October 18, 2008

Fly-overs vs. the Real America

Before I get all Woody Guthrie on you and start blogging about this land from California to the New York Island, I need to talk about the last event before I arrived at the opposite end of the country.

Steeltown. I was like many people who imagined Pittsburgh to be gray and dreary, and I heard that it was voted sootiest city, proving how common the image of a town overrun with steelworks is. On the contrary, it's one of the most picturesque cities I've been to. The combination of the three pristine rivers (just like we must give thanks to Carter for legalizing homebrew, let's extend a postmortem pat on the back to Nixon for the Clean Air & Water acts), tri-color foliage dotted with brick churches and towering steeples make for great view driving down from the Pennsylvania Turnpike. And it's the last of those concepts, the churches, that brought me there.

I'd arranged to sign in Church Brew Works, a deconsecrated church with a brewpub built inside. All the stained glass is still in tact, the pews are now booth benches, and the brew system rests on high on the altar, amen. The manager Thursday night, Phil, couldn't have been more gracious and the bartender, Gene, is a man who appreciates a good cask and all that beer can be. He is a great ambassador of the Beer People. And also, shout out to my girl Maureen from Joseph-Beth Booksellers, for helping sell books. I'll say it again: always support your local brewery and your local bookstore.

People have a way of reacting to learning that I wrote a book about driving around the country drinking beer. While my favorite scenario ends in them buying said book, one guy at Church got up, walked around some tables, and gave me a bear hug. He didn't buy, though. That's my segue into what I overheard in a coffee shop yesterday morning. "If I have to stop drinking Corona and start buying Natural Light, ten bucks a case, that's what I'll do." --Joe the Plumber looking guy, discussing the economy.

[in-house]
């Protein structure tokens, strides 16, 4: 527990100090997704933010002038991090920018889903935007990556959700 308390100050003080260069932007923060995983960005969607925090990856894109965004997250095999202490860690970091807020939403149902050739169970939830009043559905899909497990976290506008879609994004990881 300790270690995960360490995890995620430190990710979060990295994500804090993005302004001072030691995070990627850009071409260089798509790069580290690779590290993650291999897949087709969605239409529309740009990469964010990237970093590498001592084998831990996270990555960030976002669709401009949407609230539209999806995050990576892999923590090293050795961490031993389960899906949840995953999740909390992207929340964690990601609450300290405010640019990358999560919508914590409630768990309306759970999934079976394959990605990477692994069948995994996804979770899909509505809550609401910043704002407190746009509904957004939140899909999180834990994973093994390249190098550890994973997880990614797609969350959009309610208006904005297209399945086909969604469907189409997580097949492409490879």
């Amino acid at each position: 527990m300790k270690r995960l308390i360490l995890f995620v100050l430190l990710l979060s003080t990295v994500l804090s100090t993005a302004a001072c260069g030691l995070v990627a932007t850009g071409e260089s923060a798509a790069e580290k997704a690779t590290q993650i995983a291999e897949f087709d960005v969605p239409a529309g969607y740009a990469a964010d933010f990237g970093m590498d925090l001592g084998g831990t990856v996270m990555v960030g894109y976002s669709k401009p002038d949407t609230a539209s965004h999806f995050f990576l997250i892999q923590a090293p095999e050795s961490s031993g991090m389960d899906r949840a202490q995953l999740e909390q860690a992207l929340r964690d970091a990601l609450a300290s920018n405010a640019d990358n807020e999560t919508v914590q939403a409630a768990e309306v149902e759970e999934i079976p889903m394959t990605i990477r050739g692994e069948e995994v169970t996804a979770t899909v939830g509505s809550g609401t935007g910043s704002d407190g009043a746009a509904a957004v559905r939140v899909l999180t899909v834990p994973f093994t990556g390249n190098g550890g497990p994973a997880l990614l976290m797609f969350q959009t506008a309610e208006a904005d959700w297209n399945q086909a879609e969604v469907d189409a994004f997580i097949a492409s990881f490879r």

That's a fine set-up for my cultural tour of the New York City nightlife, thanks to my friend Chockie, a fellow LA ex-pat who I crashed with in Brooklyn's Bed-Stuy neighborhood. To get the ball rolling, I shared the bottle of Bell's Stout (made with something called Brewer's Licorice) with Chockie's boyfriend, Erik. Their friend Kevin came over and the four of us headed out at 11 p.m. Even Grampa here doesn't start his night at 11. Chockie knows her bars and our first stop was Spuyten Duyvil, sporting a huge list of Belgians and other Euro imports and four killer Hitachino beers from Japan. Sadly, their bottled beers from American micros ranged from $15-27. No thanks. I got a pint of Smuttynose Stout. The clientele including guys in ties, girls in headbands, a bike messenger looking type who refused to take his helmet off the entire time, the classic array of facial hair/piercings, and no two people had the same hairdo.

Throughout the night, I must've seen more styles of 4" heels than a shoe warehouse, from gold lame to zebra print. My first night out without wearing my walking cast, as I'm recovering from a broken ankle, I was acutely aware of the potholes and hazards, so I can't imagine how they manage.

Our next stop was The Levee, where I got a pint of Yuengling Lager and some "Frito pie," a bed of Fritos topped with chili and cheeze whiz. Later on there was an excellent falafel. There was also an $8 can of Genny Cream, a stop-in at Fontana's where hipsters danced to soul music (I ain't lying. One guy wore a fruit-punch colored ruffle shirt with football shoulder pads on the outside) and lastly, a come-down-to-earth pint of Brooklyn Lager. Bars close at 4. It was almost 5 when we got home.

As I was saying, this land is your land, this land is my land. The differences between California and New York are great, but the general lifestyle for everywhere in between is greater still. And it goes well beyond Red States and Blue States. Being from LA originally, a city with no football team(s) and no brewery, I think I missed out on the things that are the foundation for hometown pride. But I get why everyone else has it. From the hippies in Vermont with their Magic Hat #9 to the cowboys in Texas with their Lone Star beer, from the hipsters in Brooklyn with their Brooklyn Lager to the outdoorsy types in Boulder with their Left Hand Juju Ginger, this land was made for you and me.

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